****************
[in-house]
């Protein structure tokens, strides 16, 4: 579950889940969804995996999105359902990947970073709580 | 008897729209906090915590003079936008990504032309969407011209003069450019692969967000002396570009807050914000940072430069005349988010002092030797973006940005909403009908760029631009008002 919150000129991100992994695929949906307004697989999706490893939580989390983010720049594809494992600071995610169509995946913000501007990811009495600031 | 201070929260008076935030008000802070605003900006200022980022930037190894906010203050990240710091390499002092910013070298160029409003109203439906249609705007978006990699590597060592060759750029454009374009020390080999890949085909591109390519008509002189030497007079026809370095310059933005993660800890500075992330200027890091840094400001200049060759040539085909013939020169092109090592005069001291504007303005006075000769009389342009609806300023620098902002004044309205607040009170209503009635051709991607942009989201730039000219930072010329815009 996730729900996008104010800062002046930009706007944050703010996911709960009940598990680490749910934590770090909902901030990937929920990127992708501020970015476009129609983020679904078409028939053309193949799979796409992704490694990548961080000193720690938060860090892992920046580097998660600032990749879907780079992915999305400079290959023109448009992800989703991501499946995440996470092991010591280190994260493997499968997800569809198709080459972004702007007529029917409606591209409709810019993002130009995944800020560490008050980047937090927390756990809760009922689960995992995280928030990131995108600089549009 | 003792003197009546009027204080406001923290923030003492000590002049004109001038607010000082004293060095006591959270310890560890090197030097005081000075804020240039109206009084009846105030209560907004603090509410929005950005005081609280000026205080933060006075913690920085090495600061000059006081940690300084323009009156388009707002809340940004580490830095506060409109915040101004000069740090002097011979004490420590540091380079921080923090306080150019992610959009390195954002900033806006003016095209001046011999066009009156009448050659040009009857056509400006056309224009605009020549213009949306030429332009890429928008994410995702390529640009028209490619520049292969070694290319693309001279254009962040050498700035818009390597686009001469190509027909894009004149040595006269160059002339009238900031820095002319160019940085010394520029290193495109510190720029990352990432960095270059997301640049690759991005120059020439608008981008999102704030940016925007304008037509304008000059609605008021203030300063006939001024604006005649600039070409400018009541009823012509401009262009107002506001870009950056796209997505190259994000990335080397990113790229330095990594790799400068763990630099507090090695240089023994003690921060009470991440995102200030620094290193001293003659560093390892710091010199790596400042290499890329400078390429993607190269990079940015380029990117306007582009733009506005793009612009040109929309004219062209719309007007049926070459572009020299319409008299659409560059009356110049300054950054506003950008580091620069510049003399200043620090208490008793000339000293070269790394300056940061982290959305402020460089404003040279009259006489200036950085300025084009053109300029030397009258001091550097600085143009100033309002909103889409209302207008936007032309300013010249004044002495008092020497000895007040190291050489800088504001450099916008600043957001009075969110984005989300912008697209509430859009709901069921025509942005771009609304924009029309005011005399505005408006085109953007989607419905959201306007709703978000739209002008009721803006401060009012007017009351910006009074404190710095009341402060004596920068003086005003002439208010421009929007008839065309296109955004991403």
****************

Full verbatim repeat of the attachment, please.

[in-house]
């Protein structure tokens, strides 16, 4: 579950889940969804995996999105359902990947970073709580 | 008897729209906090915590003079936008990504032309969407011209003069450019692969967000002396570009807050914000940072430069005349988010002092030797973006940005909403009908760029631009008002 919150000129991100992994695929949906307004697989999706490893939580989390983010720049594809494992600071995610169509995946913000501007990811009495600031 | 201070929260008076935030008000802070605003900006200022980022930037190894906010203050990240710091390499002092910013070298160029409003109203439906249609705007978006990699590597060592060759750029454009374009020390080999890949085909591109390519008509002189030497007079026809370095310059933005993660800890500075992330200027890091840094400001200049060759040539085909013939020169092109090592005069001291504007303005006075000769009389342009609806300023620098902002004044309205607040009170209503009635051709991607942009989201730039000219930072010329815009 996730729900996008104010800062002046930009706007944050703010996911709960009940598990680490749910934590770090909902901030990937929920990127992708501020970015476009129609983020679904078409028939053309193949799979796409992704490694990548961080000193720690938060860090892992920046580097998660600032990749879907780079992915999305400079290959023109448009992800989703991501499946995440996470092991010591280190994260493997499968997800569809198709080459972004702007007529029917409606591209409709810019993002130009995944800020560490008050980047937090927390756990809760009922689960995992995280928030990131995108600089549009 | 003792003197009546009027204080406001923290923030003492000590002049004109001038607010000082004293060095006591959270310890560890090197030097005081000075804020240039109206009084009846105030209560907004603090509410929005950005005081609280000026205080933060006075913690920085090495600061000059006081940690300084323009009156388009707002809340940004580490830095506060409109915040101004000069740090002097011979004490420590540091380079921080923090306080150019992610959009390195954002900033806006003016095209001046011999066009009156009448050659040009009857056509400006056309224009605009020549213009949306030429332009890429928008994410995702390529640009028209490619520049292969070694290319693309001279254009962040050498700035818009390597686009001469190509027909894009004149040595006269160059002339009238900031820095002319160019940085010394520029290193495109510190720029990352990432960095270059997301640049690759991005120059020439608008981008999102704030940016925007304008037509304008000059609605008021203030300063006939001024604006005649600039070409400018009541009823012509401009262009107002506001870009950056796209997505190259994000990335080397990113790229330095990594790799400068763990630099507090090695240089023994003690921060009470991440995102200030620094290193001293003659560093390892710091010199790596400042290499890329400078390429993607190269990079940015380029990117306007582009733009506005793009612009040109929309004219062209719309007007049926070459572009020299319409008299659409560059009356110049300054950054506003950008580091620069510049003399200043620090208490008793000339000293070269790394300056940061982290959305402020460089404003040279009259006489200036950085300025084009053109300029030397009258001091550097600085143009100033309002909103889409209302207008936007032309300013010249004044002495008092020497000895007040190291050489800088504001450099916008600043957001009075969110984005989300912008697209509430859009709901069921025509942005771009609304924009029309005011005399505005408006085109953007989607419905959201306007709703978000739209002008009721803006401060009012007017009351910006009074404190710095009341402060004596920068003086005003002439208010421009929007008839065309296109955004991403």